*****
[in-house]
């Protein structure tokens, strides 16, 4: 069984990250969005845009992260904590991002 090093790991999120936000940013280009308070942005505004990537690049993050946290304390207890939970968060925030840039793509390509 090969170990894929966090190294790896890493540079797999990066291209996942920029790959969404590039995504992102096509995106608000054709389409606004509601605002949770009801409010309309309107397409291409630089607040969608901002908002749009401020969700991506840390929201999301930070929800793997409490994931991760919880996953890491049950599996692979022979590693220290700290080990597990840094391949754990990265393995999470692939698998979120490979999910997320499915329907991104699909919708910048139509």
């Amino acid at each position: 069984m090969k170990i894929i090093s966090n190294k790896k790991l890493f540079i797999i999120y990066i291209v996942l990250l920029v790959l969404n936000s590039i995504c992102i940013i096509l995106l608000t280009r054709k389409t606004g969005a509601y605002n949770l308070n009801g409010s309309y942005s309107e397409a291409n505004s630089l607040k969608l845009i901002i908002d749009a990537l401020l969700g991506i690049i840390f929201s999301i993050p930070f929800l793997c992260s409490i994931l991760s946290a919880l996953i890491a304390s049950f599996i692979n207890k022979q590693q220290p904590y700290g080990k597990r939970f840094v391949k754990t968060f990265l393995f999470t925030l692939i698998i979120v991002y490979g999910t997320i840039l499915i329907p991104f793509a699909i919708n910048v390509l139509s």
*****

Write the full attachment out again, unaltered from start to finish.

[in-house]
């Protein structure tokens, strides 16, 4: 069984990250969005845009992260904590991002 090093790991999120936000940013280009308070942005505004990537690049993050946290304390207890939970968060925030840039793509390509 090969170990894929966090190294790896890493540079797999990066291209996942920029790959969404590039995504992102096509995106608000054709389409606004509601605002949770009801409010309309309107397409291409630089607040969608901002908002749009401020969700991506840390929201999301930070929800793997409490994931991760919880996953890491049950599996692979022979590693220290700290080990597990840094391949754990990265393995999470692939698998979120490979999910997320499915329907991104699909919708910048139509």
């Amino acid at each position: 069984m090969k170990i894929i090093s966090n190294k790896k790991l890493f540079i797999i999120y990066i291209v996942l990250l920029v790959l969404n936000s590039i995504c992102i940013i096509l995106l608000t280009r054709k389409t606004g969005a509601y605002n949770l308070n009801g409010s309309y942005s309107e397409a291409n505004s630089l607040k969608l845009i901002i908002d749009a990537l401020l969700g991506i690049i840390f929201s999301i993050p930070f929800l793997c992260s409490i994931l991760s946290a919880l996953i890491a304390s049950f599996i692979n207890k022979q590693q220290p904590y700290g080990k597990r939970f840094v391949k754990t968060f990265l393995f999470t925030l692939i698998i979120v991002y490979g999910t997320i840039l499915i329907p991104f793509a699909i919708n910048v390509l139509s």